But this New York State bill is like using a sledgehammer when what is needed is a scalpel.

Three years is a long time in a fast growing emerging tech sector. The foundational infrastructure for public blockchains is being built now and regions that get going now will have long lasting businesses that provide good jobs and lots of growth. Who wouldn’t want Google, Amazon, and Microsoft operating their data centers in their state? This is the next generation of that.

The issue that has everyone up in arms is the carbon footprint of proof of work mining and that is something that is important to discuss and using regulation to address it makes sense. It may well be that proof of work consensus has no larger carbon footprint than the data centers of the cloud era, but that’s not really the point. We can and should do better. We can have a climate-neutral data architecture when we build the next-generation tech stack.

So here is what I think would be better policy for New York State:

1/ Apply a tax surcharge to digital mining operations in New York State that use fossil fuels to power them.

2/ Use those tax revenues to subsidize digital mining operations in New York State that use clean (renewable, nuclear, etc) energy to power them.

3/ Encourage digital asset mining in New York State with other policies that will bring the data centers here vs elsewhere.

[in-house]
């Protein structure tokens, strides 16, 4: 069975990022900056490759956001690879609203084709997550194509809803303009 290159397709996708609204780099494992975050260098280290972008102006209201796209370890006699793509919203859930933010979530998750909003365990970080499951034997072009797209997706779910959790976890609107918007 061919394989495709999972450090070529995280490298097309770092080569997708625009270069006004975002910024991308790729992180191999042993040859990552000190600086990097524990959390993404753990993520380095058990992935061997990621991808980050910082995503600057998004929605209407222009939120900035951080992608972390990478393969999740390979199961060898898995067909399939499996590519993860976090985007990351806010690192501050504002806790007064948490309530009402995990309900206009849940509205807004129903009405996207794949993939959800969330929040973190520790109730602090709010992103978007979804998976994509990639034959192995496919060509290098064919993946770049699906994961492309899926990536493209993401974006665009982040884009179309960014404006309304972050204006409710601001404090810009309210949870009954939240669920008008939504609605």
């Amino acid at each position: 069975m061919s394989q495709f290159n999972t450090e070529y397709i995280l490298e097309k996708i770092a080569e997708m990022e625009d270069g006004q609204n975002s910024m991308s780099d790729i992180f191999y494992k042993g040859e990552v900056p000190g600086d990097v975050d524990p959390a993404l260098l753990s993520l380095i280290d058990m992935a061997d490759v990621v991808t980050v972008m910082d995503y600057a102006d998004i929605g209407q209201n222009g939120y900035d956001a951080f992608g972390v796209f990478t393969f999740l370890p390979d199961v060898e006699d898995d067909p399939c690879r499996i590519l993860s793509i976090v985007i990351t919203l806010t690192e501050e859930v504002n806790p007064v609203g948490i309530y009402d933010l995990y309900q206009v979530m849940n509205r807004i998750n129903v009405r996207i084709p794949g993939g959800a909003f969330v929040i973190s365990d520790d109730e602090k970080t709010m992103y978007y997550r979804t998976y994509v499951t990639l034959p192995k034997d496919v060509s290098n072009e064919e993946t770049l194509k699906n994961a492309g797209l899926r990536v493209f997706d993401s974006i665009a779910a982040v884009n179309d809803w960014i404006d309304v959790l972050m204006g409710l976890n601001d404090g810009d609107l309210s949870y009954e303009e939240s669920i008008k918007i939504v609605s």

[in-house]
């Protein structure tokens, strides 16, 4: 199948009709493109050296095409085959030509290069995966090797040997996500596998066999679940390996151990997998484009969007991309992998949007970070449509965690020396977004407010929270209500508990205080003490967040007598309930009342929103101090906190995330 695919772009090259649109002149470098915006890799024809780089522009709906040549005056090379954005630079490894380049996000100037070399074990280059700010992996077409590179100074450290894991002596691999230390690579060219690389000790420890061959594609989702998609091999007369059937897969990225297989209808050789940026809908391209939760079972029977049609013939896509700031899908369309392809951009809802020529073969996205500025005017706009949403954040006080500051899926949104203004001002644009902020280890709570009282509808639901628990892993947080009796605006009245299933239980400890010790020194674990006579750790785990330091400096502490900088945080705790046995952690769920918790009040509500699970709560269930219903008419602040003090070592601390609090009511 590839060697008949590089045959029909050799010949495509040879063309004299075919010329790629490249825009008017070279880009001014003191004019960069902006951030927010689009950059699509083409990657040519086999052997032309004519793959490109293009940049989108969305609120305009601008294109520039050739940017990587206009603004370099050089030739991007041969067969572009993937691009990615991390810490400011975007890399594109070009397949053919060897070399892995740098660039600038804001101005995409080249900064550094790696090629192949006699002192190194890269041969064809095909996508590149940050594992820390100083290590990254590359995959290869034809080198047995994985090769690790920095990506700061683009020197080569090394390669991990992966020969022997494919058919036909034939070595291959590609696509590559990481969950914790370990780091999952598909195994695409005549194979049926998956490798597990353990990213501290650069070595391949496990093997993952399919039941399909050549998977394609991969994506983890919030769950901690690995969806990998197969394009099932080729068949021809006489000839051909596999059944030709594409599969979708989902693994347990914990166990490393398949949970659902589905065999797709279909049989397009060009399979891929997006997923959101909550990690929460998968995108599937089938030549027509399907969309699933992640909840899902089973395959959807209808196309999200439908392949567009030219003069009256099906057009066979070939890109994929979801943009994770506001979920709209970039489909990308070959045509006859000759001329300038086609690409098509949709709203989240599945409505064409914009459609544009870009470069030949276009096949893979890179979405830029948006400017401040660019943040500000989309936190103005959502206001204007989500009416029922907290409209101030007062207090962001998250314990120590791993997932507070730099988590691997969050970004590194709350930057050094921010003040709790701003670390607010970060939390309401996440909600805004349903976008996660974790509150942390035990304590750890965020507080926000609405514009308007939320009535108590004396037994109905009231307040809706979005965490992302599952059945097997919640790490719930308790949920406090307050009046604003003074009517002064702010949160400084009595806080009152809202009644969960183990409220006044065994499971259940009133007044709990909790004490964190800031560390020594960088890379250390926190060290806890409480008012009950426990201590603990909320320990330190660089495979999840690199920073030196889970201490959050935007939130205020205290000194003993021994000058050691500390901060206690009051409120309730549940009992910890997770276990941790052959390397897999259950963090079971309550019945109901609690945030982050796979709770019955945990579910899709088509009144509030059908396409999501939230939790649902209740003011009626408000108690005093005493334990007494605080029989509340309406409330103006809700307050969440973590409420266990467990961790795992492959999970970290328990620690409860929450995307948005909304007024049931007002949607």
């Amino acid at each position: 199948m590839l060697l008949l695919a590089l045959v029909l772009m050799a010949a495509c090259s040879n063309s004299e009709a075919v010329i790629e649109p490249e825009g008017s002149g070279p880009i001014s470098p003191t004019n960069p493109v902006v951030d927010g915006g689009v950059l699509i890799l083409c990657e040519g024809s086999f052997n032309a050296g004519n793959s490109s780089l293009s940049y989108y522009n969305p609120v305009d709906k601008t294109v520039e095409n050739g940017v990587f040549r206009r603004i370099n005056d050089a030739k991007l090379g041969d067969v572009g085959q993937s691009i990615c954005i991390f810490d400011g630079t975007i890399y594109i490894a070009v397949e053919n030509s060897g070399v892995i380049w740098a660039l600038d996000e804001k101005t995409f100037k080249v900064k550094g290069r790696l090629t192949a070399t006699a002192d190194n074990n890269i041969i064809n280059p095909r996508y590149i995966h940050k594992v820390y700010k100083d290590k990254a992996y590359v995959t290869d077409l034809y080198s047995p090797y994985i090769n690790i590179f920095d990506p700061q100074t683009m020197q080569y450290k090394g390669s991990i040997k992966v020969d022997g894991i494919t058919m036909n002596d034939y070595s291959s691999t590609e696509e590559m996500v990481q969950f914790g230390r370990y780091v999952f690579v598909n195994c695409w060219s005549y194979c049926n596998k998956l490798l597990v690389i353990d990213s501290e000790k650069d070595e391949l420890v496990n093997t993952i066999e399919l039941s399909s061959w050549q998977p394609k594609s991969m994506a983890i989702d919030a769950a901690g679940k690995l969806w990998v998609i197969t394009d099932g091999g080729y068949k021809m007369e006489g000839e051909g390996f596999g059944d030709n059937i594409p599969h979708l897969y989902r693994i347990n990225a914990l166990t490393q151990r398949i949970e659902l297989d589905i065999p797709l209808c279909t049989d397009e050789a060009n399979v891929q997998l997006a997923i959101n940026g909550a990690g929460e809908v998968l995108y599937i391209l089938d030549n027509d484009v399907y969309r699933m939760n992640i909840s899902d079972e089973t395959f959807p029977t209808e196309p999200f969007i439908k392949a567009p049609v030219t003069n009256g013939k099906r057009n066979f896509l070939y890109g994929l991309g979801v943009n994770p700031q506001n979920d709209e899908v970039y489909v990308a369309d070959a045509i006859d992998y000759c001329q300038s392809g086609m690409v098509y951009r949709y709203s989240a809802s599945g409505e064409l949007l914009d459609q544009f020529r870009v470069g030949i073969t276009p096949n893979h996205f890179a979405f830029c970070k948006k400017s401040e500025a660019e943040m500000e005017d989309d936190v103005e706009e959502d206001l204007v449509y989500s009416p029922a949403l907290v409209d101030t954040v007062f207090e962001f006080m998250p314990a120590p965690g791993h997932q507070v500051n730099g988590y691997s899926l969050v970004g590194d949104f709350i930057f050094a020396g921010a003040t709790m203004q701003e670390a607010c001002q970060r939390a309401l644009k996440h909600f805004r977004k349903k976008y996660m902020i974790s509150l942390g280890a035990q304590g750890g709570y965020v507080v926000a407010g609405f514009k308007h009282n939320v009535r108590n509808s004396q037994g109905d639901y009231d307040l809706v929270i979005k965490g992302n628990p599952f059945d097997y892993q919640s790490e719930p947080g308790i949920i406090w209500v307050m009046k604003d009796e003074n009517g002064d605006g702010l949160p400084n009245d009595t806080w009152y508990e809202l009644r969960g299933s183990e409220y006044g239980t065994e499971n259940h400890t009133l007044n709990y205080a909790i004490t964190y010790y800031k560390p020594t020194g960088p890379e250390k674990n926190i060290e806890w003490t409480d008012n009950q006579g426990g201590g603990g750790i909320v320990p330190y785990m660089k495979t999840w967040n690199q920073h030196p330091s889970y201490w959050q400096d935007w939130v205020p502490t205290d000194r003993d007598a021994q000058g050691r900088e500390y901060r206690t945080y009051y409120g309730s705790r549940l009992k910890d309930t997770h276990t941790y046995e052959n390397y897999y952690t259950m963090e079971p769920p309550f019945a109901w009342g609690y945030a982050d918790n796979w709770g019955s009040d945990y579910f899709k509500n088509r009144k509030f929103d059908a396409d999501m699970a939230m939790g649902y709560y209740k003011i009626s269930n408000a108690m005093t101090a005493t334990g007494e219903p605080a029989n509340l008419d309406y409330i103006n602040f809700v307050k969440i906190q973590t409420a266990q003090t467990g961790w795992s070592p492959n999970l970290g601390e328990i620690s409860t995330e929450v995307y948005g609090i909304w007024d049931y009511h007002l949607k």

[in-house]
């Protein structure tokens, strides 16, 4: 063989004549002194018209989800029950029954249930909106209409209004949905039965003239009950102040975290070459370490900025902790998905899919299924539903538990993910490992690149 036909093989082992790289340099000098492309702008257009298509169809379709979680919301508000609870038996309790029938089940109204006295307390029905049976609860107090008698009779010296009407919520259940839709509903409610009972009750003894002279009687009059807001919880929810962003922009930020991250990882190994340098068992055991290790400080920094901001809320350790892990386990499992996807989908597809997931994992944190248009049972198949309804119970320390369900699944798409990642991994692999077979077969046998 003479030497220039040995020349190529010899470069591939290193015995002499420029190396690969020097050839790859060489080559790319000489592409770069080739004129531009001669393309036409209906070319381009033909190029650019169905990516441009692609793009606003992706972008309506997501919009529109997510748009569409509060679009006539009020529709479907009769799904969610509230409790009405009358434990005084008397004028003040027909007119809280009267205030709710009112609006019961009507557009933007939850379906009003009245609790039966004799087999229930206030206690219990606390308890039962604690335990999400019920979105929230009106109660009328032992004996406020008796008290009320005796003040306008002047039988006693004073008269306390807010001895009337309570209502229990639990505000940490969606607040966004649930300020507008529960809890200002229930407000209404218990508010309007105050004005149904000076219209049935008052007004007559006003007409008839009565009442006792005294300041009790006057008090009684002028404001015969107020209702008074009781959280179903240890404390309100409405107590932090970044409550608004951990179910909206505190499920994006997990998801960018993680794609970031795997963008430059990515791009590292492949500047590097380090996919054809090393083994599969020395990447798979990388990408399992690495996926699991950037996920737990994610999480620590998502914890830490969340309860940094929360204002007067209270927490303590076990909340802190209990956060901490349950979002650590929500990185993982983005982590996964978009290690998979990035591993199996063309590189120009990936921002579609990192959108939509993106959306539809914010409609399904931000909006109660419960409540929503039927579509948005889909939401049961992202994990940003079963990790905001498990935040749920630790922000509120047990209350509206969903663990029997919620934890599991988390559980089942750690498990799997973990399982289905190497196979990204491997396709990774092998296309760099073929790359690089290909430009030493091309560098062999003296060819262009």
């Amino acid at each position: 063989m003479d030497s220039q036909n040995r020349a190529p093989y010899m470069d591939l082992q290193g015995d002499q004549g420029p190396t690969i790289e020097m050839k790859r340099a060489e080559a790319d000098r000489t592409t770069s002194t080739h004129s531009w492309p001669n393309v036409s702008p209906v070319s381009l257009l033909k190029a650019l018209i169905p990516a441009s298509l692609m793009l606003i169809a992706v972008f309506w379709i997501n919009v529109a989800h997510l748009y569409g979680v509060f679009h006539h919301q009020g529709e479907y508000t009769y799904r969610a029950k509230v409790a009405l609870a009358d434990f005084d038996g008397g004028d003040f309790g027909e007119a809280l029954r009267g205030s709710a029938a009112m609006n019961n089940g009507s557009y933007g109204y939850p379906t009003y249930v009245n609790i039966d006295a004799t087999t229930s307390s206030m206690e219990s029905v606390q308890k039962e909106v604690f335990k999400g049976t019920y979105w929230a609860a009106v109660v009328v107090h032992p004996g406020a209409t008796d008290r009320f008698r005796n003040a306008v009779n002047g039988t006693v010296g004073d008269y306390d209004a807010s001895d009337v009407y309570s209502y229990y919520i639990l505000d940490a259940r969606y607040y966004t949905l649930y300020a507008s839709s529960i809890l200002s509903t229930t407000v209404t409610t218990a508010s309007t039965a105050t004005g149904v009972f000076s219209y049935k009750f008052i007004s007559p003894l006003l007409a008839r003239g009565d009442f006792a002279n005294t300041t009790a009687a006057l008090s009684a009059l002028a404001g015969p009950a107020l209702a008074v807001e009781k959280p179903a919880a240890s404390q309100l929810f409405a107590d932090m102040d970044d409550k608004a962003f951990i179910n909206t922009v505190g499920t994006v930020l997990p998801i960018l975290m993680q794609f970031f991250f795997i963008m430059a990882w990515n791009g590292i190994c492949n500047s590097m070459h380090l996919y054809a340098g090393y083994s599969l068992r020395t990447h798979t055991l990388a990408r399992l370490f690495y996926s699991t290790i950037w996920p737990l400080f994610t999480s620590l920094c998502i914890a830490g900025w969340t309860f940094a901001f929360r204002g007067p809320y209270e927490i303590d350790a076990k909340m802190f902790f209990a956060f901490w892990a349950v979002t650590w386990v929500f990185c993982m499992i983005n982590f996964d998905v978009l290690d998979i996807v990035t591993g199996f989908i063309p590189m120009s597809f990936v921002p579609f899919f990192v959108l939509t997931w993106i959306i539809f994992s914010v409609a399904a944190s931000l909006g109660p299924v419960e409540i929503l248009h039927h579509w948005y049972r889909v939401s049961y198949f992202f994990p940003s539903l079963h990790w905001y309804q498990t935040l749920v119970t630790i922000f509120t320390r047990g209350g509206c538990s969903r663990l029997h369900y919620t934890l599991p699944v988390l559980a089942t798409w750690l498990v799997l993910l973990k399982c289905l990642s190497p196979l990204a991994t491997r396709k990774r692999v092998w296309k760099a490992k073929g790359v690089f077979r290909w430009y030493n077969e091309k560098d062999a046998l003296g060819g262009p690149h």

4/ Become the home to the cleanest and largest digital asset mining operations in the world.

We can do that New York State. We just need to want to.

#blockchain#crypto

Community Solar

We had a situation recently where a rooftop solar project on a building we own became too expensive (because of NYC Fire Department requirements) and it no longer made economic sense to do the installation. And yet we want to avail ourselves of solar energy to benefit from the economics of solar, to reduce our carbon footprint, and to increase the resiliency of our property.

So we are reaching out to some community solar developers in NYC who have built out solar infrastructure that the community can participate in.

I’ve been interested in community solar for a while now. It makes sense to me that a group of people can build and participate in a solar installation where it most makes sense and then share in the energy that installation generates.

Community solar works best when a consumer can receive a credit on their electrical bill for their community solar output. This is possible in the states that have deregulated their electrical systems.

At USV we think community solar represents an interesting way to participate in the renewable energy business and we are looking at a few opportunities now and would like to look at more.

#climate crisis

Scaling Ethereum